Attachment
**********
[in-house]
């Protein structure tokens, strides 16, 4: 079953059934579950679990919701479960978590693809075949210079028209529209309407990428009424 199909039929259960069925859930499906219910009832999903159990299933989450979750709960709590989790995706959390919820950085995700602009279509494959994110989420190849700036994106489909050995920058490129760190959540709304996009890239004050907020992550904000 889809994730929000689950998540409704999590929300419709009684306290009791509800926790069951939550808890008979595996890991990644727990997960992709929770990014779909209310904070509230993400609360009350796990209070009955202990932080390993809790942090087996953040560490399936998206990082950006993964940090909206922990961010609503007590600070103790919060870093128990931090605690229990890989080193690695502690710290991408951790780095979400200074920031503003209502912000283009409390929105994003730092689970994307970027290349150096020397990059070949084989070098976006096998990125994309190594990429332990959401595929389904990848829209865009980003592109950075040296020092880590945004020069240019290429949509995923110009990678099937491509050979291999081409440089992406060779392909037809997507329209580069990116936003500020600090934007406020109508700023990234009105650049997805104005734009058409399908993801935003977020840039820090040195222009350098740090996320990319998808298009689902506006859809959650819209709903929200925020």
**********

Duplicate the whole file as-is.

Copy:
[in-house]
């Protein structure tokens, strides 16, 4: 079953059934579950679990919701479960978590693809075949210079028209529209309407990428009424 199909039929259960069925859930499906219910009832999903159990299933989450979750709960709590989790995706959390919820950085995700602009279509494959994110989420190849700036994106489909050995920058490129760190959540709304996009890239004050907020992550904000 889809994730929000689950998540409704999590929300419709009684306290009791509800926790069951939550808890008979595996890991990644727990997960992709929770990014779909209310904070509230993400609360009350796990209070009955202990932080390993809790942090087996953040560490399936998206990082950006993964940090909206922990961010609503007590600070103790919060870093128990931090605690229990890989080193690695502690710290991408951790780095979400200074920031503003209502912000283009409390929105994003730092689970994307970027290349150096020397990059070949084989070098976006096998990125994309190594990429332990959401595929389904990848829209865009980003592109950075040296020092880590945004020069240019290429949509995923110009990678099937491509050979291999081409440089992406060779392909037809997507329209580069990116936003500020600090934007406020109508700023990234009105650049997805104005734009058409399908993801935003977020840039820090040195222009350098740090996320990319998808298009689902506006859809959650819209709903929200925020």